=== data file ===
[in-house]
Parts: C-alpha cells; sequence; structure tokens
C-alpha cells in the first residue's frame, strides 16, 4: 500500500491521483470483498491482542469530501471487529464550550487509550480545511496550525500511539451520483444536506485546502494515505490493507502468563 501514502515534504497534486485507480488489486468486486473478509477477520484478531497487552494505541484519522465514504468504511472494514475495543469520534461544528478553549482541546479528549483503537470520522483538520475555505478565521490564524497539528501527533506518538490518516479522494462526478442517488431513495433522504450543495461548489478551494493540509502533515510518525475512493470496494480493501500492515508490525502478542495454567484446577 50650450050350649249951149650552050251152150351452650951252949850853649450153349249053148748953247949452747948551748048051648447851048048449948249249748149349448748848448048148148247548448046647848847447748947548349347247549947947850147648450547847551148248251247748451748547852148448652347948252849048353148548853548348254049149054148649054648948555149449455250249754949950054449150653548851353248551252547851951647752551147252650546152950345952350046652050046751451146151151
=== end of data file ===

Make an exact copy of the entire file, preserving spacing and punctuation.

[in-house]
Parts: C-alpha cells; sequence; structure tokens
C-alpha cells in the first residue's frame, strides 16, 4: 500500500491521483470483498491482542469530501471487529464550550487509550480545511496550525500511539451520483444536506485546502494515505490493507502468563 501514502515534504497534486485507480488489486468486486473478509477477520484478531497487552494505541484519522465514504468504511472494514475495543469520534461544528478553549482541546479528549483503537470520522483538520475555505478565521490564524497539528501527533506518538490518516479522494462526478442517488431513495433522504450543495461548489478551494493540509502533515510518525475512493470496494480493501500492515508490525502478542495454567484446577 50650450050350649249951149650552050251152150351452650951252949850853649450153349249053148748953247949452747948551748048051648447851048048449948249249748149349448748848448048148148247548448046647848847447748947548349347247549947947850147648450547847551148248251247748451748547852148448652347948252849048353148548853548348254049149054148649054648948555149449455250249754949950054449150653548851353248551252547851951647752551147252650546152950345952350046652050046751451146151151